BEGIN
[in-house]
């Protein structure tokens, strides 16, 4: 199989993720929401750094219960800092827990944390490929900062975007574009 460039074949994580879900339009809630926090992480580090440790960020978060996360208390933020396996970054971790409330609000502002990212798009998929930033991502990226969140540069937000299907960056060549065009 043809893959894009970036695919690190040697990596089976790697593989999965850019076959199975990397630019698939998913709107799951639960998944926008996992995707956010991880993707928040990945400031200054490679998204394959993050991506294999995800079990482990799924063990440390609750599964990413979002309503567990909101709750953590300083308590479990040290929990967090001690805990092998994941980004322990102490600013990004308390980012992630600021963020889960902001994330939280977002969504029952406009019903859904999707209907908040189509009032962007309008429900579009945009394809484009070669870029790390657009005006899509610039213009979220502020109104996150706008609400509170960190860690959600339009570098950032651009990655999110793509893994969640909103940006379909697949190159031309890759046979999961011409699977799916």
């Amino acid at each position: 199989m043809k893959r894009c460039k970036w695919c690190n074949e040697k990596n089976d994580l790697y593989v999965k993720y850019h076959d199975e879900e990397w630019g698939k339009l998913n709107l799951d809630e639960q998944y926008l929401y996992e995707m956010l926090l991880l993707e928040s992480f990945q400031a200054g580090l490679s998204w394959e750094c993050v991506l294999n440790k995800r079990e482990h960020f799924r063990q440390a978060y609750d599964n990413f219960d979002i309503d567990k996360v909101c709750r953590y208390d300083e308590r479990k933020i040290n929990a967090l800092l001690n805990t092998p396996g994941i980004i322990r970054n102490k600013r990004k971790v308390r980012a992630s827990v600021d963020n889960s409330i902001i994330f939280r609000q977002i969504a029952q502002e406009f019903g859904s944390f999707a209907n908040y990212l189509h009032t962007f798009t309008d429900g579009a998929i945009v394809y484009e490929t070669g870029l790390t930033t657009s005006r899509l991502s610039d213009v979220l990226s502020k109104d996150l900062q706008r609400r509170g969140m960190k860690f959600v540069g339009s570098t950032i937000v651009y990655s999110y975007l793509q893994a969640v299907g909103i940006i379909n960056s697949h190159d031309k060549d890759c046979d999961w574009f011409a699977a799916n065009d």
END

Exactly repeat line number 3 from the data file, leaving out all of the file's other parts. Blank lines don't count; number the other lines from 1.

């Amino acid at each position: 199989m043809k893959r894009c460039k970036w695919c690190n074949e040697k990596n089976d994580l790697y593989v999965k993720y850019h076959d199975e879900e990397w630019g698939k339009l998913n709107l799951d809630e639960q998944y926008l929401y996992e995707m956010l926090l991880l993707e928040s992480f990945q400031a200054g580090l490679s998204w394959e750094c993050v991506l294999n440790k995800r079990e482990h960020f799924r063990q440390a978060y609750d599964n990413f219960d979002i309503d567990k996360v909101c709750r953590y208390d300083e308590r479990k933020i040290n929990a967090l800092l001690n805990t092998p396996g994941i980004i322990r970054n102490k600013r990004k971790v308390r980012a992630s827990v600021d963020n889960s409330i902001i994330f939280r609000q977002i969504a029952q502002e406009f019903g859904s944390f999707a209907n908040y990212l189509h009032t962007f798009t309008d429900g579009a998929i945009v394809y484009e490929t070669g870029l790390t930033t657009s005006r899509l991502s610039d213009v979220l990226s502020k109104d996150l900062q706008r609400r509170g969140m960190k860690f959600v540069g339009s570098t950032i937000v651009y990655s999110y975007l793509q893994a969640v299907g909103i940006i379909n960056s697949h190159d031309k060549d890759c046979d999961w574009f011409a699977a799916n065009d």